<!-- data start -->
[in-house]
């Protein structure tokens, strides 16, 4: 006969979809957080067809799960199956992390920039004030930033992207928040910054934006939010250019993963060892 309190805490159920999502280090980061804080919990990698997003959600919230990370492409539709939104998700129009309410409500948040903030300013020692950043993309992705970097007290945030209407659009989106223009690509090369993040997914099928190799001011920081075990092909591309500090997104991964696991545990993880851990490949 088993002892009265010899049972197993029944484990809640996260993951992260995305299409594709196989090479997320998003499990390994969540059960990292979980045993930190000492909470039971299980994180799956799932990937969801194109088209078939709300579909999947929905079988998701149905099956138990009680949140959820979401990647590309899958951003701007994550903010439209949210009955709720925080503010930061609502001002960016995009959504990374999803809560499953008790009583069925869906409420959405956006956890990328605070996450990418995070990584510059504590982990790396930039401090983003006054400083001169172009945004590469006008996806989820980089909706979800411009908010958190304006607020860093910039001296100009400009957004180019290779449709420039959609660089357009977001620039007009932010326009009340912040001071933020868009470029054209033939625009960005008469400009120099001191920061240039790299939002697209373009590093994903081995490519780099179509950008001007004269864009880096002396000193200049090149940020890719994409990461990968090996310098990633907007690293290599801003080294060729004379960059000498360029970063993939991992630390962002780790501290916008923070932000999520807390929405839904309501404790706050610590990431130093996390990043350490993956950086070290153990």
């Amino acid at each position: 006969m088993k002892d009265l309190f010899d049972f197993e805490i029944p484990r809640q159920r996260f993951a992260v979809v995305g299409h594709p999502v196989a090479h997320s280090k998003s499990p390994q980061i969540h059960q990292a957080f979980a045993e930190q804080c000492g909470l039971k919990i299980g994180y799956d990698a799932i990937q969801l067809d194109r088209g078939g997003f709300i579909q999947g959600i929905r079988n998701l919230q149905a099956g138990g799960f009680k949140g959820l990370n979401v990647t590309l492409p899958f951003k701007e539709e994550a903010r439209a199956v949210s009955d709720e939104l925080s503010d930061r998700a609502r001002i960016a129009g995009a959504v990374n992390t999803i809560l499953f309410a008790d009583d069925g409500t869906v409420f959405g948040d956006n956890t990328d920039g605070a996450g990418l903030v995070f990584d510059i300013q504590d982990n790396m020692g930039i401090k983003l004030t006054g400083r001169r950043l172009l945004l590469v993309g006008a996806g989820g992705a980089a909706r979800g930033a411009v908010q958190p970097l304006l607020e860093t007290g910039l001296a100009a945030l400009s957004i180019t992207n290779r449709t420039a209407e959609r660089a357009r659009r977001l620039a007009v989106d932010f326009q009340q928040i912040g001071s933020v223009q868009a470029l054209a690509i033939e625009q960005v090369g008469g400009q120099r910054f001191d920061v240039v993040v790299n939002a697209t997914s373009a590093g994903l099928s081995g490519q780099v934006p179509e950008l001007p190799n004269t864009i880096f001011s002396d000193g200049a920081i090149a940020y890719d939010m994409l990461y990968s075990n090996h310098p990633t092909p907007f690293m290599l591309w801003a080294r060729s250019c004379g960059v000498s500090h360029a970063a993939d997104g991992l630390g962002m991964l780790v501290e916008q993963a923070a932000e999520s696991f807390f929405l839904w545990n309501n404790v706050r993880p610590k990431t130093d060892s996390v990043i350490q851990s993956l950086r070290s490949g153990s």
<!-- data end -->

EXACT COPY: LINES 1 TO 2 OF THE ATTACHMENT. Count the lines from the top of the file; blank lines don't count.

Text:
[in-house]
């Protein structure tokens, strides 16, 4: 006969979809957080067809799960199956992390920039004030930033992207928040910054934006939010250019993963060892 309190805490159920999502280090980061804080919990990698997003959600919230990370492409539709939104998700129009309410409500948040903030300013020692950043993309992705970097007290945030209407659009989106223009690509090369993040997914099928190799001011920081075990092909591309500090997104991964696991545990993880851990490949 088993002892009265010899049972197993029944484990809640996260993951992260995305299409594709196989090479997320998003499990390994969540059960990292979980045993930190000492909470039971299980994180799956799932990937969801194109088209078939709300579909999947929905079988998701149905099956138990009680949140959820979401990647590309899958951003701007994550903010439209949210009955709720925080503010930061609502001002960016995009959504990374999803809560499953008790009583069925869906409420959405956006956890990328605070996450990418995070990584510059504590982990790396930039401090983003006054400083001169172009945004590469006008996806989820980089909706979800411009908010958190304006607020860093910039001296100009400009957004180019290779449709420039959609660089357009977001620039007009932010326009009340912040001071933020868009470029054209033939625009960005008469400009120099001191920061240039790299939002697209373009590093994903081995490519780099179509950008001007004269864009880096002396000193200049090149940020890719994409990461990968090996310098990633907007690293290599801003080294060729004379960059000498360029970063993939991992630390962002780790501290916008923070932000999520807390929405839904309501404790706050610590990431130093996390990043350490993956950086070290153990």